Houses in Jack Straw's Castle car park approved
- Credit: Archant/Quinlan Terry Architects
Plans for two houses in the car park of Jack Straw's Castle have been approved.
The news - delivered by planning inspector Hayley Butcher - has disappointed groups including the Heath and Hampstead Society, Camden Council, and the City of London Corporation (CoLC) who have vociferously fought the plans.
But Albany Homes developer Barry Angel and architect Quinlan Terry were delighted at the news, and said their plans were carefully designed to fit in the landmark location.
Mr Terry's work and his connection to the architect who rebuilt Jack Straw's Castle - Raymond Erith - were cited by Ms Butcher among reasons to approve the scheme on appeal.
In her ruling she also pointed to the benefit of two new family homes in the area.
And although she wrote of "harm to the living conditions" of people living in the new homes, she said this was outweighed by planning benefits.
She added that "the proposal would bring about improvements" to the area, and added the "rare circumstances" of Mr Terry's connection to Mr Erith "speaks to the high quality of the design of the development".
Mr Terry, a former pupil of Mr Erith's, spoke passionately at a public planning inquiry about how his scheme was inspired by the famous old pub building.
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Camden Council's planning chief Cllr Danny Beales said the town hall was disappointed with the outcome over the "extremely sensitive" site.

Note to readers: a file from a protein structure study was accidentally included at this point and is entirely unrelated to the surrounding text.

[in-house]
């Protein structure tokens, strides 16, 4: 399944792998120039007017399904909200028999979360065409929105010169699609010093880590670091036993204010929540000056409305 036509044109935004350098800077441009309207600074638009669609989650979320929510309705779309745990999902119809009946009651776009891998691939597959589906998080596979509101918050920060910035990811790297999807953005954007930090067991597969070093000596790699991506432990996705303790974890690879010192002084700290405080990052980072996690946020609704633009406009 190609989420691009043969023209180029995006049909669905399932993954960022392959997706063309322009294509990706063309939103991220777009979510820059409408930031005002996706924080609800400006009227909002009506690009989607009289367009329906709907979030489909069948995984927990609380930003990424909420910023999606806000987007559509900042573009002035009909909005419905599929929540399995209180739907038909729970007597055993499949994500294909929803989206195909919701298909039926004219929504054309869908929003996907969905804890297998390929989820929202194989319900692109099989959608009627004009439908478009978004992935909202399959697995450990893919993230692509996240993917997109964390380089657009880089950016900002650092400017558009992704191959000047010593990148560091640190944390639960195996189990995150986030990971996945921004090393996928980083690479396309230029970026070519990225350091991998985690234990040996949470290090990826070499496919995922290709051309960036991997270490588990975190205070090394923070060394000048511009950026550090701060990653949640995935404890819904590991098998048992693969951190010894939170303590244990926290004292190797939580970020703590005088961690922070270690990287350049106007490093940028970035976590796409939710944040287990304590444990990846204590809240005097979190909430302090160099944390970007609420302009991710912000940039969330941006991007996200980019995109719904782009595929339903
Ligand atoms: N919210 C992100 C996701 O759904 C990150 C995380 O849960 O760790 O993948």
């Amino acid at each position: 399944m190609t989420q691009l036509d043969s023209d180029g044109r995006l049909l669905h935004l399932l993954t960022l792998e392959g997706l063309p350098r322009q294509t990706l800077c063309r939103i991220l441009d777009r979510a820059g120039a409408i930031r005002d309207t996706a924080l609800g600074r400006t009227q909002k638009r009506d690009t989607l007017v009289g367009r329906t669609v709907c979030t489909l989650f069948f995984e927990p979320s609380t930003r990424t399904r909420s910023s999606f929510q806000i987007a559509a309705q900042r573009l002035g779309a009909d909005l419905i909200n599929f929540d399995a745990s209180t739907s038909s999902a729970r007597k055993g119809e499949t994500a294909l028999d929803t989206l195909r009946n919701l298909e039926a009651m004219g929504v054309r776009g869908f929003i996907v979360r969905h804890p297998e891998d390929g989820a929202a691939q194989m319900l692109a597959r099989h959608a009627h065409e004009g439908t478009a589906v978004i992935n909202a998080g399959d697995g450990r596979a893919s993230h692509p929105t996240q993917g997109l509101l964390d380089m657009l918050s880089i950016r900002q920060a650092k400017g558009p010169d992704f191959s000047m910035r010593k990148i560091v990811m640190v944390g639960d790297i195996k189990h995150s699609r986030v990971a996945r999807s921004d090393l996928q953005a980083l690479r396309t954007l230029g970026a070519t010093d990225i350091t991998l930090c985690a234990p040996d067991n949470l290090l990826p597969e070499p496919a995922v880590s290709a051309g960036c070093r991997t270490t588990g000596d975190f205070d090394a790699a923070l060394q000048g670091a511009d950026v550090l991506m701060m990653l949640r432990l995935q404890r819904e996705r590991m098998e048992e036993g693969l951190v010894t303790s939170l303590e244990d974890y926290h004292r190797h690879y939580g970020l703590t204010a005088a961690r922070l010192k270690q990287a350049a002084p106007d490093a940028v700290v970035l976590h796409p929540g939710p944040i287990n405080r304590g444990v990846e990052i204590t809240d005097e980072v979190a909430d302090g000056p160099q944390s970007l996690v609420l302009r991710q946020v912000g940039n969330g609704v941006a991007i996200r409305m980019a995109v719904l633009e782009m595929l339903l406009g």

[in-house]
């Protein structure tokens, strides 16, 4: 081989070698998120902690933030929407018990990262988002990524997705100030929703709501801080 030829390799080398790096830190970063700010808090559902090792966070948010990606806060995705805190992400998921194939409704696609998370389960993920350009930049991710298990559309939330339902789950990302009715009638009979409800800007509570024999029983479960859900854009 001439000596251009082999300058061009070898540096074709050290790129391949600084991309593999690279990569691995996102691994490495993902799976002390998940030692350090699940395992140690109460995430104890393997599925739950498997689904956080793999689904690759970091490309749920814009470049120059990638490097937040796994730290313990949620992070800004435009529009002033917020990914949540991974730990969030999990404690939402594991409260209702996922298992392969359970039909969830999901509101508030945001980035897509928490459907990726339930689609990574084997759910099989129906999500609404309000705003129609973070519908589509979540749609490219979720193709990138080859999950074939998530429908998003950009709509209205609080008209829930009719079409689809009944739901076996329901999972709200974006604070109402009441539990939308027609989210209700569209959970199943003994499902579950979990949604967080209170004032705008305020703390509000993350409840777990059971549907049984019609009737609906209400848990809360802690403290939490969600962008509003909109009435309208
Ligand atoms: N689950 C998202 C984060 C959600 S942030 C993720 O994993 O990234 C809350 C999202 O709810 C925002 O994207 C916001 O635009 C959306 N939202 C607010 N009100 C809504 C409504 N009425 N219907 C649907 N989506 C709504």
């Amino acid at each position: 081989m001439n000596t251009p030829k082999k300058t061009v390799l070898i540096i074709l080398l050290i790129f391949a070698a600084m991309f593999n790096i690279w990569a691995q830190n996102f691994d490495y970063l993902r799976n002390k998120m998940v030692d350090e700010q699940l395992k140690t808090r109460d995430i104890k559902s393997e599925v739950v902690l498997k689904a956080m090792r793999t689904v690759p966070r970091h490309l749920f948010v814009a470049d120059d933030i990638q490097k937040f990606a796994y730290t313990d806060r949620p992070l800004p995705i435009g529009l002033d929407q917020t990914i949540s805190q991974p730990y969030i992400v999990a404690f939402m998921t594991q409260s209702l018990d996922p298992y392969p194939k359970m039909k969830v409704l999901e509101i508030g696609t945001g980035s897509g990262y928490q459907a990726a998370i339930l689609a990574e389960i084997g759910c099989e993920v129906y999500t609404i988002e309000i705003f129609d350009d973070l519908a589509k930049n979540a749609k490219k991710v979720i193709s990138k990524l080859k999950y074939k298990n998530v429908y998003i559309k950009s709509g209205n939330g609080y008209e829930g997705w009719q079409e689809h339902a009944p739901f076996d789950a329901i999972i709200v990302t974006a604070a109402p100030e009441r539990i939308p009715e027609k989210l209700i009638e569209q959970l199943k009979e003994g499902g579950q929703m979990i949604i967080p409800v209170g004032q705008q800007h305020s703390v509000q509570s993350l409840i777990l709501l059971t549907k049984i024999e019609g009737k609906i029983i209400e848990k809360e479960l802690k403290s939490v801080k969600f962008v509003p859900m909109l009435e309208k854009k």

He added: "Unfortunately, the Inspector took the view that the development would enhance the setting of the listed Jack Straws Castle and the wider conservation area rather than harm it.”
Mr Terry said his firm was pleased the link to Raymond Erith had been recognised and added there was "real value" in architects learning from one another in that way.
He also emphasised the design had been a team effort and said: "More importantly, this all points to the fact that classical architecture is the right way to consider adding to the fabric of our towns and cities."
Barry Angel, whose Albany Homes owns the site, told this newspaper he was "absolutely delighted" with the news, adding: "We are really pleased with the result but unhappy about the whole process and how difficult it is to get planning consent in Camden nowadays."
He said the design had been carefully produced to allay the fears of local objectors.